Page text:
Another really smart thing for artists to do is to arrange exclusive content during their recording process. This could be remixes, a B-side, or an unreleased song. You can actually plan your album releases this way. Keep the stream of the album private and release each track exclusively on different blogs one by one. In addition, I would recommend doing a lot of alternate versions, live takes, a whole lot of remixes, and a lot of different interpretations so that you can constantly release exclusive content. It's also very important when you approach blogs and website, that the exclusive content is enticing to them. This means that you’re going to be directing your fans to that website because that's the one and only place they're going to hear this track. Ideally, if you can book more songs the better. Exclusive releases can really be a huge way for you to promote yourself.

Target Niche Blogs

Oftentimes, music blogs receive thousands of emails a day, so it’s easy to get overlooked. Sometimes, there will just be an intern skimming through the blog’s inbox. In order to give yourself a better shot at getting more effective press, look into the many niches available out there.
A good example is fashion magazines and fashion blogs. They tend to have big audiences and also a lot of artists appeal to that demographic. Skateboarding or snowboarding publications are another good example of niche blogs. There are also general publications, entertainment publications, even gossip ones – each genre's going to work for certain types of artists. For any message that you have, you should be scouring your music for what you are about and to whom you appeal. Some of it is going to be political blogs or counter-culture blogs, anti-authoritarian type stuff, which are more newsworthy. It's really specific to the artist and that's part of the fun creative process.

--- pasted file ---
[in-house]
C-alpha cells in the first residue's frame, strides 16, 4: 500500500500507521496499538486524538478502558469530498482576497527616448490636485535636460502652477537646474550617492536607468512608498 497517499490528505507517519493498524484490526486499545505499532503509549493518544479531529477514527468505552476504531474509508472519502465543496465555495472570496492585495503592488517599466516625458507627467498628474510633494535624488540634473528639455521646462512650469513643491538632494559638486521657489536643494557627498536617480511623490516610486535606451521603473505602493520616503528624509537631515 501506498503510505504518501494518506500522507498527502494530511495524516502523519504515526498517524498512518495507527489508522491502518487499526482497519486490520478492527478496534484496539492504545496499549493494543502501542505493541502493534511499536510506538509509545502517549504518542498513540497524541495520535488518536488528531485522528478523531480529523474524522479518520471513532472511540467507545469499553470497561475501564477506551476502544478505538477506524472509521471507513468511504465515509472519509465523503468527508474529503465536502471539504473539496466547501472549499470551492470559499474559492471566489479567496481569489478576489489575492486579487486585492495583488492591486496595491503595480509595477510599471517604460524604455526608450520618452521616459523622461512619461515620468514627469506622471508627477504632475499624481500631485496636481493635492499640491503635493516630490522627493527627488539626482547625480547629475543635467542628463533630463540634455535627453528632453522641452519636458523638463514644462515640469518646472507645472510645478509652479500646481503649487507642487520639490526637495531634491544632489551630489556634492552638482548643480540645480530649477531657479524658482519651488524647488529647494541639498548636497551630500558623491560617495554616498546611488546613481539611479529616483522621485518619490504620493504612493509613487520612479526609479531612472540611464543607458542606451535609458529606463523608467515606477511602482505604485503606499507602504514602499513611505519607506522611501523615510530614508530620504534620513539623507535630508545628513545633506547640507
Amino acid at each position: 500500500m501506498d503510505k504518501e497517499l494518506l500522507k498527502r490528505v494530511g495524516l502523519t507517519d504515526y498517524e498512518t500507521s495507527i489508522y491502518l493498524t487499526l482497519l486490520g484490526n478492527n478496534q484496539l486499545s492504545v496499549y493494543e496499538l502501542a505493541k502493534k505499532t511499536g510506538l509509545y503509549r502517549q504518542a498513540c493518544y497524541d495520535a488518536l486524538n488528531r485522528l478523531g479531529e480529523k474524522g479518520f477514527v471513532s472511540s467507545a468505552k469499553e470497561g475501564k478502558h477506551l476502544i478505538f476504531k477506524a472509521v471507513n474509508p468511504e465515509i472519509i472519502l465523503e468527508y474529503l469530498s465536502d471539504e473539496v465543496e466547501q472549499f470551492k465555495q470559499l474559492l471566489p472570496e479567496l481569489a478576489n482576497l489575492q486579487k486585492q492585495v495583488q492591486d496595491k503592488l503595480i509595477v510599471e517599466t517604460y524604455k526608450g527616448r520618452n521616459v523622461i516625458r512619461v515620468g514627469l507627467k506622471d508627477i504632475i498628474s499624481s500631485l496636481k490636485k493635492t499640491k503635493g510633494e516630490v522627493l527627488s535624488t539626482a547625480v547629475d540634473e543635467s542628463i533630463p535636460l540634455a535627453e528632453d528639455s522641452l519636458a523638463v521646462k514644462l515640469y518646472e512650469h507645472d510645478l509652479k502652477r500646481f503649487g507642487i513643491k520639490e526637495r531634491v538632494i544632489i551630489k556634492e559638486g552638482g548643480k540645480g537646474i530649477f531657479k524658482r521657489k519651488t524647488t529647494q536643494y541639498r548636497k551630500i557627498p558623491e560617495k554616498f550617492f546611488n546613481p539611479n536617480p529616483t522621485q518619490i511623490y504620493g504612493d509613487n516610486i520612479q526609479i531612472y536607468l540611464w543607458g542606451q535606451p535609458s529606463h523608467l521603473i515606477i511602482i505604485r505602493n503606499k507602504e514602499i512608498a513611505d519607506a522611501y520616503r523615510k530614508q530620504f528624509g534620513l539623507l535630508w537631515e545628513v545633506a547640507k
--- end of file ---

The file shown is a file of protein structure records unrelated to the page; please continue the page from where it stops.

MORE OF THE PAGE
But the main point is that these publications are not getting 10,000 music submissions a day. You're going to stand out more because, first of all, you fit in with their niche. That's what they're looking for. It's not just that you fit in with the general music niche because you have a new EP out. That's not very unique. But if you have a fashion hook and you can get hold of them, or if your music appeals to snowboarders because you’re some type of punk band and so on, you can provide them with a reason as to why you fit in with that niche. They may be only getting two or three music submissions a day. You could potentially get a much bigger publication this way. I think when you do something like that you're really separating yourself from the massive influx of artists who only do the lazy thing such as look up the hundred most influential music blogs and send them an email. It really makes you stand out when you put in that effort of sending them your music submission.
Andrew Apanov is the founder of the Dotted Music digital marketing agency, and host of the Music Growth Talks podcast.
Podcast Interviews